Our Lady of the Rosary Parish Kellyville

Our Lady of Fatima, Russia and the new feminism


Catholic Outlook May 2015: Feast of Our Lady of Fatima
The statue of Our Lady of Fatima at Gwardamangia, Malta.

Originally published in Catholic Outlook May 2015

By Ben Smith

On 13 May, we celebrate the Feast of Our Lady of Fatima.

The feast commemorates the appearances of Our Lady to three young children in Fatima, Portugal, from May to October in 1917.

One of the many messages Our Lady gave the children was that she wanted Russia to be consecrated to her Immaculate Heart otherwise Russia would spread errors throughout the world.

A few weeks after Our Lady’s final appearance, the Bolshevik revolution occurred in Russia and it became a communist country.

Apart from all the attempts of the new communist government to remove the influence of religion on Russia, two key legal reforms had a profound effect.

Firstly, in early 1918, Russia became the first country in the world to legalise no-fault divorce that could be initiated by the husband or wife.

Secondly, in 1920, Russia became the first country in the world to allow abortion in any circumstances. While the law was tightened at different times during the communist regime it had a profound effect on Russian women that is still being felt today.

According to the UN, in 2010 Russia had the world’s highest rate of abortions per head of population.

These legal changes were based on the ideas of Karl Marx and Friedrich Engel who were the intellectual fathers of communism. They believed that the traditional concept of marriage and the family was an oppressive structure for women that needed to be dismantled.

Radical feminists and gender theorists are continuing on this erroneous work in the 21st Century. One of the key assumptions of this new revolutionary group is that men and women are equal but apart from basic physiological differences there are no real differences between men and women.

Pope Francis commented recently in his General Audience on 15 April that “man and woman, as a couple, are the image of God.” He identified that the differences between men and women are “not for opposition, or for subordination, but for communion and creation.”

He stated that the work of gender theorists, who were aiming to cancel out sexual difference, “risks taking a step backward” as “the removal of the difference, in fact, is the problem, not the solution.”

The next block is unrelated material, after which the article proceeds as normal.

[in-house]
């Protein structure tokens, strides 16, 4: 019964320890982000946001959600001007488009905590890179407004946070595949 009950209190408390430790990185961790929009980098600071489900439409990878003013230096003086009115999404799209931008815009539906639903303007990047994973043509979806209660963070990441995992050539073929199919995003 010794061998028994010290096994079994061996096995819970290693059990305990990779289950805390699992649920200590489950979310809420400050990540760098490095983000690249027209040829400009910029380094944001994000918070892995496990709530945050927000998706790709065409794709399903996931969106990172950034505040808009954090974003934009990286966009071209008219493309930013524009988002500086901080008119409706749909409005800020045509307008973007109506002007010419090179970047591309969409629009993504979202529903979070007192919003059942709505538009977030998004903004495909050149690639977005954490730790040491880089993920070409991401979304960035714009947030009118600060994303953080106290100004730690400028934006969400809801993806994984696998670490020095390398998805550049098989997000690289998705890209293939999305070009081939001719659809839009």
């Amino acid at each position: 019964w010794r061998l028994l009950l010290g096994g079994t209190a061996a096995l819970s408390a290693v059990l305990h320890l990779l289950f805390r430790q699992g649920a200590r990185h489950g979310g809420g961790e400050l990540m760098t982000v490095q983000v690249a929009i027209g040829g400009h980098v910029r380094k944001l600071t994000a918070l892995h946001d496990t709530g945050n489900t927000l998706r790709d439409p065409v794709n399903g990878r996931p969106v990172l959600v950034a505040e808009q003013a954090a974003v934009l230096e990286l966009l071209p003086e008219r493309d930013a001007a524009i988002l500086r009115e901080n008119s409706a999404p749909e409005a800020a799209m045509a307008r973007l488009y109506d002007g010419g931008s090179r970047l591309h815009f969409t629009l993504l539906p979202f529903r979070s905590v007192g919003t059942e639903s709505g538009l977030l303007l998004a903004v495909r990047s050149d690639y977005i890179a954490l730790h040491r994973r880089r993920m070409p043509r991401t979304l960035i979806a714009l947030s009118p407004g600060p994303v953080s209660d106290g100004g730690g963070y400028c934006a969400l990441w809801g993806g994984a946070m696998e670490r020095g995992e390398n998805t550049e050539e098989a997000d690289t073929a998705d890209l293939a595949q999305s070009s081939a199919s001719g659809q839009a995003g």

Original sin has been the major cause of conflict between men and women as highlighted in Genesis 3. However, Genesis 3 also prophesised of a new woman who would bear offspring that would strike at the head of the serpent in the Garden of Eden.

This woman is Our Lady, the new Eve. Jesus Christ is the new Adam. They have shown us a new way for how men and women can relate.

Jesus’ crucifixion, which Our Lady also experienced like a sword through her heart, showed that obedience to the will of God and self-sacrificing love are the answer to sin and division.

St Paul in Ephesians 5 picks up on this theme of self-sacrificing love when he exhorts husbands to “love your wives, even as Christ loved the Church.”

Added to this extraordinary statement, St Paul encourages spouses to “be subordinate to one another out of reverence for Christ.” St John Paul II interprets this passage in his apostolic letter, Mulieris Dignitatem, as a call for spouses to mutually subject themselves to each other through self-giving love.

Our Lady provides us with a great example of this love. She had a specific feminine sensitivity towards the human person which was highlighted in the role she played at the wedding at Cana in helping her hosts avoid an embarrassing situation.

In addition to this sensitivity, St John Paul II also points out in his encyclical Redemptoris Mater that Our Lady exemplifies a feminine genius that all women share, that is characterised by: a strength that is capable of bearing the greatest sorrows, limitless fidelity, and tireless devotion to work and the ability to combine penetrating intuition with words of support and encouragement.

In his encyclical Evangelium Vitae, he calls on all women to tap into their feminine genius as the basis for a new feminism and reject “the temptation to imitate models of male domination.”

This new feminism should overcome all violence, discrimination and exploitation that reduce the human person at all ages to a mere object in our society.

This effort is critical to building a culture of life and love in our world. Men are also called to join in this struggle.

Our Lady, who was clothed with the sun at Fatima and in the Book of Revelations, we entrust this cause to your aid.

Ben Smith – Director

Family & Life Office

Diocese of Parramatta

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